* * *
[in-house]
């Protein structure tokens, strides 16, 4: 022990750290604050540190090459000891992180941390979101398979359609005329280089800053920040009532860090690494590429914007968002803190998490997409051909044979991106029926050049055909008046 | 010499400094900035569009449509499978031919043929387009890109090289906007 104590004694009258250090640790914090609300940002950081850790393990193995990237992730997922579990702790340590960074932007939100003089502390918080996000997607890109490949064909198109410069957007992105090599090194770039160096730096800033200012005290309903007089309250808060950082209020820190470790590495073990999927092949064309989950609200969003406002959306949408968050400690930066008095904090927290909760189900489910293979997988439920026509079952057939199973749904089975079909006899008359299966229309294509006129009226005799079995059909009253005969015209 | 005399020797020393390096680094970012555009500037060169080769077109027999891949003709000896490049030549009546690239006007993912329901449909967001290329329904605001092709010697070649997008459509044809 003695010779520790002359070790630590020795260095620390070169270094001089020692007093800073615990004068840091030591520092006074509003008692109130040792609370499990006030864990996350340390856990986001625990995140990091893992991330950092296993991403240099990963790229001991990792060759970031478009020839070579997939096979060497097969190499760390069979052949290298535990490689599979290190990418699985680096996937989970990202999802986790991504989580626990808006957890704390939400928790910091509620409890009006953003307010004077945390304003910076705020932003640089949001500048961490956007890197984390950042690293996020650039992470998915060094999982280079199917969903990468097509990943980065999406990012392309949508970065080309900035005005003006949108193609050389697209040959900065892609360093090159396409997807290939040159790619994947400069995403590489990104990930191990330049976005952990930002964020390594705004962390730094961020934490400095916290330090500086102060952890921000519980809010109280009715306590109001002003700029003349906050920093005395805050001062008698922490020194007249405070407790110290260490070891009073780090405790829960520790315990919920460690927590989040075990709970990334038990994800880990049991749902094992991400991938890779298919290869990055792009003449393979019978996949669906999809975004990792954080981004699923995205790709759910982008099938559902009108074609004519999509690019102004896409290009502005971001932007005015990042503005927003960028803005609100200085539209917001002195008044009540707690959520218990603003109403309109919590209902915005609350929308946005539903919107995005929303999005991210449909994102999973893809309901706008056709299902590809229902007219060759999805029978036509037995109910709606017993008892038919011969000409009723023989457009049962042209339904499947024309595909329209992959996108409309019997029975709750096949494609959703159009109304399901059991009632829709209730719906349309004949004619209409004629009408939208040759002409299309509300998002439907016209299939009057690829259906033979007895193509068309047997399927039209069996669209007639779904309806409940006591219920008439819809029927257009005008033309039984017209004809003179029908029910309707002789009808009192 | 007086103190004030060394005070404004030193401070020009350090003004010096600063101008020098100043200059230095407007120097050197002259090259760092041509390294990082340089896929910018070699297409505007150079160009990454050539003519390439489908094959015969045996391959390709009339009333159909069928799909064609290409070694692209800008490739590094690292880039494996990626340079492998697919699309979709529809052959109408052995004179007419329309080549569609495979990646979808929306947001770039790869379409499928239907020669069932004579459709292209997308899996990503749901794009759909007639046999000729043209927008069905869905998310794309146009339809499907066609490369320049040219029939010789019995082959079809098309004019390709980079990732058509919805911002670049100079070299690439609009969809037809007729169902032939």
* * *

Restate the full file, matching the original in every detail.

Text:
[in-house]
């Protein structure tokens, strides 16, 4: 022990750290604050540190090459000891992180941390979101398979359609005329280089800053920040009532860090690494590429914007968002803190998490997409051909044979991106029926050049055909008046 | 010499400094900035569009449509499978031919043929387009890109090289906007 104590004694009258250090640790914090609300940002950081850790393990193995990237992730997922579990702790340590960074932007939100003089502390918080996000997607890109490949064909198109410069957007992105090599090194770039160096730096800033200012005290309903007089309250808060950082209020820190470790590495073990999927092949064309989950609200969003406002959306949408968050400690930066008095904090927290909760189900489910293979997988439920026509079952057939199973749904089975079909006899008359299966229309294509006129009226005799079995059909009253005969015209 | 005399020797020393390096680094970012555009500037060169080769077109027999891949003709000896490049030549009546690239006007993912329901449909967001290329329904605001092709010697070649997008459509044809 003695010779520790002359070790630590020795260095620390070169270094001089020692007093800073615990004068840091030591520092006074509003008692109130040792609370499990006030864990996350340390856990986001625990995140990091893992991330950092296993991403240099990963790229001991990792060759970031478009020839070579997939096979060497097969190499760390069979052949290298535990490689599979290190990418699985680096996937989970990202999802986790991504989580626990808006957890704390939400928790910091509620409890009006953003307010004077945390304003910076705020932003640089949001500048961490956007890197984390950042690293996020650039992470998915060094999982280079199917969903990468097509990943980065999406990012392309949508970065080309900035005005003006949108193609050389697209040959900065892609360093090159396409997807290939040159790619994947400069995403590489990104990930191990330049976005952990930002964020390594705004962390730094961020934490400095916290330090500086102060952890921000519980809010109280009715306590109001002003700029003349906050920093005395805050001062008698922490020194007249405070407790110290260490070891009073780090405790829960520790315990919920460690927590989040075990709970990334038990994800880990049991749902094992991400991938890779298919290869990055792009003449393979019978996949669906999809975004990792954080981004699923995205790709759910982008099938559902009108074609004519999509690019102004896409290009502005971001932007005015990042503005927003960028803005609100200085539209917001002195008044009540707690959520218990603003109403309109919590209902915005609350929308946005539903919107995005929303999005991210449909994102999973893809309901706008056709299902590809229902007219060759999805029978036509037995109910709606017993008892038919011969000409009723023989457009049962042209339904499947024309595909329209992959996108409309019997029975709750096949494609959703159009109304399901059991009632829709209730719906349309004949004619209409004629009408939208040759002409299309509300998002439907016209299939009057690829259906033979007895193509068309047997399927039209069996669209007639779904309806409940006591219920008439819809029927257009005008033309039984017209004809003179029908029910309707002789009808009192 | 007086103190004030060394005070404004030193401070020009350090003004010096600063101008020098100043200059230095407007120097050197002259090259760092041509390294990082340089896929910018070699297409505007150079160009990454050539003519390439489908094959015969045996391959390709009339009333159909069928799909064609290409070694692209800008490739590094690292880039494996990626340079492998697919699309979709529809052959109408052995004179007419329309080549569609495979990646979808929306947001770039790869379409499928239907020669069932004579459709292209997308899996990503749901794009759909007639046999000729043209927008069905869905998310794309146009339809499907066609490369320049040219029939010789019995082959079809098309004019390709980079990732058509919805911002670049100079070299690439609009969809037809007729169902032939």